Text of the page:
In the present study, we demonstrate that the affinity of LFA-1 is a key determinant in the efficiency of PMN arrest and transmigration on inflamed endothelium. We show that (1) a shift in LFA-1 from low to intermediate to high affinity cooperates with selectins in reducing the velocity of PMN rolling in shear flow, (2) a shift in LFA-1 to high affinity during slow rolling is necessary for efficient arrest, and (3) high-affinity LFA-1 redistributes along the major axes of polarized PMNs and is necessary in contact guidance and subsequent TEM. A key observation was that antibody blocking of LFA-1 binding did not alter PMN shape change, nor did it significantly diminish migration, which was partially supported by Mac-1. However, allosterically stabilizing the I-domain with IC487475 in an intermediate-affinity, or locking LFA-1 in a low-affinity, state with BIRT377 abrogated TEM by perturbing PMN polarization. These data are the first to demonstrate that dynamic shifts in LFA-1 affinity for ICAM-1 can serve as a gatekeeper by providing a critical outside-in signal to direct contact guidance during the transition from arrest to transmigration in shear flow.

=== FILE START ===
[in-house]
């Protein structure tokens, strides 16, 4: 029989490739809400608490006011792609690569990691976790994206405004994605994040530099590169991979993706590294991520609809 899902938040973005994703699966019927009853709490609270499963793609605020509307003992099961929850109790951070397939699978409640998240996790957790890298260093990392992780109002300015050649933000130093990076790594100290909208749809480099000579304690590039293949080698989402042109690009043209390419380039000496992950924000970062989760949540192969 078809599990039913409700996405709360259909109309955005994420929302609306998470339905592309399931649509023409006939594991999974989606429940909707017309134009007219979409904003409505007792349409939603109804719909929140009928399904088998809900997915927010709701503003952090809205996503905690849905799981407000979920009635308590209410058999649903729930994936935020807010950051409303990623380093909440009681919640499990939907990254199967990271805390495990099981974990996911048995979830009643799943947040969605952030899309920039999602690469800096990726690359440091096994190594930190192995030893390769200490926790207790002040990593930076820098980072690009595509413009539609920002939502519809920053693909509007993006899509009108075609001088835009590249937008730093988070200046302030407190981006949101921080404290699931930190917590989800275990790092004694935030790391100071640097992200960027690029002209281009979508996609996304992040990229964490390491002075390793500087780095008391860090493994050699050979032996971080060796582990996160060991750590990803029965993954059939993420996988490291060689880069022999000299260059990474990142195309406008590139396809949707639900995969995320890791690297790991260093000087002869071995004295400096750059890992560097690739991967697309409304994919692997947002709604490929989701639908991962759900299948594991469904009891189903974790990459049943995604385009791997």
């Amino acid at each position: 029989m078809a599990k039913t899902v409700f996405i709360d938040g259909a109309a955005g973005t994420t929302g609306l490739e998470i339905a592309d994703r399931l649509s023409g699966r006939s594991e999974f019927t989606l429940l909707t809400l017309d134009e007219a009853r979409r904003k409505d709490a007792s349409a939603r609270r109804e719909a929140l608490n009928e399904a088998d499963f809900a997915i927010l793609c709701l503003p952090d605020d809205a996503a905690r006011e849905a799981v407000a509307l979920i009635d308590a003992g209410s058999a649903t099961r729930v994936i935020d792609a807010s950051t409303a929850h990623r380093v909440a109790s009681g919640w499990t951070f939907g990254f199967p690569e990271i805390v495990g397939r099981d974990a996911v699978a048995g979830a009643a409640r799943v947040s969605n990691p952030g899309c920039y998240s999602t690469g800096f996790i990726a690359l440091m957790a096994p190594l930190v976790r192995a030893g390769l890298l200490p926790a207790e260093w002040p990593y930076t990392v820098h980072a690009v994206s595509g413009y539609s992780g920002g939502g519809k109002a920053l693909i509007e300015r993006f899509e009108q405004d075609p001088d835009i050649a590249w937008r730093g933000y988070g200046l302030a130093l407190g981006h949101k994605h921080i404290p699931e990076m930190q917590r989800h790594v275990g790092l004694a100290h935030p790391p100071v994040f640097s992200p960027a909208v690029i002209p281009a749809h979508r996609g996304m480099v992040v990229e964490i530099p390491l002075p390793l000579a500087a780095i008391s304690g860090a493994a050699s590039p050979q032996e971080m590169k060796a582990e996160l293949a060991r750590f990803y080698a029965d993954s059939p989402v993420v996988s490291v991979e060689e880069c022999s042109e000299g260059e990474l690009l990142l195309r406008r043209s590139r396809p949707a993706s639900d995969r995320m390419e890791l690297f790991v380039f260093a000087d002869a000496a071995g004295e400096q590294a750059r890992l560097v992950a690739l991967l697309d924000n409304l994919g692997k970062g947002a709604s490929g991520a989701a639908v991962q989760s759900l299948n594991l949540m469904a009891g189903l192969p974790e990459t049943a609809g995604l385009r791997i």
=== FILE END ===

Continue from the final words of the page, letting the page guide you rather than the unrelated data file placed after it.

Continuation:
Experimental approaches using site-directed mutagenesis and allosteric small molecule targeting have begun to reveal how shifts in the conformation of LFA-1 mediate profound changes in equilibrium binding of ICAM-1. Soluble monomeric ICAM-1 binding to low-affinity, wild-type LFA-1 or to an I-domain mutant locked in a closed conformation dissociates at rates of 5.5 seconds-1 and 2.8 seconds-1, respectively.46 Stabilizing an intermediate-affinity conformation of LFA-1 by displacement of the β6-α7 loop of the I-domain in cysteine mutants lowered the dissociation rate an order of magnitude to approximately 0.7 second-1.20 On cell activation, LFA-1 transitions from a low- to a high-affinity state, which corresponds to an off rate for soluble monomeric ICAM-1 binding of approximately 0.02 second-1, 3 orders of magnitude slower than the low-affinity I-domain.20,46 One class of low molecular-weight allosteric inhibitors of LFA-1 stabilizes the so-called extended conformation of LFA-1 and interferes with β I-like domain regulation of α I-domain affinity.21,22,47 A second class of small molecule inhibitors binds within the α-subunit IDAS and stabilizes LFA-1 in a bent, low-affinity conformation by preventing downward movement of the C-terminal α-helix.48,49 Members of this class include LFA703, LFA878, LFA451, Lovastatin (all Novartis) and BIRT377, and all prevented LFA-1-dependent rolling or adhesion on ICAM-1.22,23,38,47